How Do We Gear Up Higher Ed For Tomorrow?
Can the next U.S. president make public universities more affordable—and can the federal government do anything to support crucial research that takes place in these institutions?
Yes, said UCLA Chancellor Gene Block, University of Michigan President Mary Sue Coleman, and Carnegie Corporation President Vartan Gregorian, in a panel co-presented on September 19 by UCLA at the National Press Club in Washington, D.C.
David Leonhardt, Washington Bureau Chief of The New York Times and the program’s moderator, opened the conversation by citing Kanye West’s album The College Dropout—which suggests that dropping out of college might be better, financially, than staying in. “Is college worth it?” he asked.
Coleman said that before we can debate over whether college is a worthwhile investment, “we need to agree on the data.” She said that, according to the Federal Reserve, close to three-quarters of all students take on debt that’s less than $25,000—and for families making under $80,000, college today is less expensive than it was in 2004. But, she said, universities need to better educate parents and students on how to take on debt and how to manage it, especially when a kid is the first in her family to attend college.
Gregorian agreed that the starting point of the conversation is wrong. “We confuse job and career,” he said. “We shortchange students when you’re defined by the job you hold.” Definitions of success need to change.
“Is there,” asked Leonhardt, “enough performance-based financing in higher education?” Should aid to students be based more on their performance—and should funding to colleges be based more on student graduation rates?
It’s reasonable to expect better graduation rates, said Block. But many of the problems universities have with students not progressing or dropping out is a result of their being underprepared by their K-12 education.
This led into the question of whether the recent push to change STEM education in our K-12 school system has had a positive effect on math and science at the university level.
Coleman said that engineering applications—many of them domestic—are soaring. She believes it’s in part a result of a national conversation about a need for engineers and biomedical engineers in the country. But Block thinks a large number of students are still “not getting the skills they need.” Gregorian said that President Obama’s challenge to train thousands of more science teachers is working—and he hopes to see the fruits of it soon.
Top universities have made a great deal of progress in many kinds of diversity—but not economic. What, asked Leonhardt, is the reason?
Coleman said that it’s an issue that has long puzzled the University of Michigan. Research a decade ago showed that loans—no matter the size—were scaring families away, so the university has replaced many loans with grants. She thinks families may be so afraid of the financial burden of college that they don’t let their children apply.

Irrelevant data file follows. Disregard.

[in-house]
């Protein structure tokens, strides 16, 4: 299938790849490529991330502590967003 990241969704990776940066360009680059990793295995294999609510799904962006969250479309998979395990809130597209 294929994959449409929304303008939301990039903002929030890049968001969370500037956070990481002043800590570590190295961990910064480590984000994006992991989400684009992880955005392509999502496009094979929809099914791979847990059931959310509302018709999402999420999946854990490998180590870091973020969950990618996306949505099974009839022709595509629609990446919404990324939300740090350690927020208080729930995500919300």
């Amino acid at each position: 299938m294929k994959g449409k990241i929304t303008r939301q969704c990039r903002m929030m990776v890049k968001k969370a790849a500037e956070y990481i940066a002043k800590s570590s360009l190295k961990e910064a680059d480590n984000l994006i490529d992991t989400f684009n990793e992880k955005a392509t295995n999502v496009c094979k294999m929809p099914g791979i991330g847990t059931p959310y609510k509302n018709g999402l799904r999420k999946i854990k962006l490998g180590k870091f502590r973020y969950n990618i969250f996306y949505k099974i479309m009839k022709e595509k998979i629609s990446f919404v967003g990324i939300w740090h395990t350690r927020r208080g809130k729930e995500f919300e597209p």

Block said that UCLA has been helped by the California Master Plan for Higher Education, which results in a large number of transfers from community colleges. Students who have succeeded in community colleges save money and are also more likely to succeed at the university. Grades, he said, are a better indicator than board scores.
“We should not sacrifice diversity for economics,” said Gregorian. “We have in many ways nationalized opportunity. We have democratized access.” But we haven’t figured out how to pay for it.
“The system of affirmative action that we have—is it the right one?” asked Leonhardt. “Or has it become too focused on certain parts of diversity and not in some ways focused on universities as a whole?”
Both Michigan and California have banned affirmative action, but Coleman and Block agreed that diversity is crucial—and that it’s frustrating not to have this opportunity to admit more students of different ethnicities.
Socioeconomic diversity, said Coleman, is not a good indicator of racial and ethnic diversity. And numbers, said Block, “make a difference.” Being the only African-American student in a class can be a difficult experience.
As the conversation came to a close, Leonhardt asked the panel to return to the question of finance: “How do you have hope that society is going to devote the resources that it needs to education, and what do you think that could look like given the fiscal realities?”
Block said that the state of California is not going to have more resources for higher education. But the federal government can help by making higher education a higher priority. The private sector, too, should be investing in universities. “We’re going to have to look for industries and companies to help support public higher education,” he said, calling for a new partnership among the federal government, private companies, and public universities.
“Private industry has sort of gotten a free ride,” said Coleman. The universities provide U.S. companies with great employees and research, and “they need to give back.”
Gregorian said that higher education is a 150-year, multibillion-dollar investment that America can’t afford to waste. He, too, agreed that collaboration is necessary—both within higher education and beyond. “Our universities have to collaborate,” he said. “They cannot always duplicate. They have to create regional, national consortiums.” And by collaborating with the government and with private industry, universities also might be able to transform the nation’s infrastructure.
article courtesy of Courtesy of Zocalo Public Square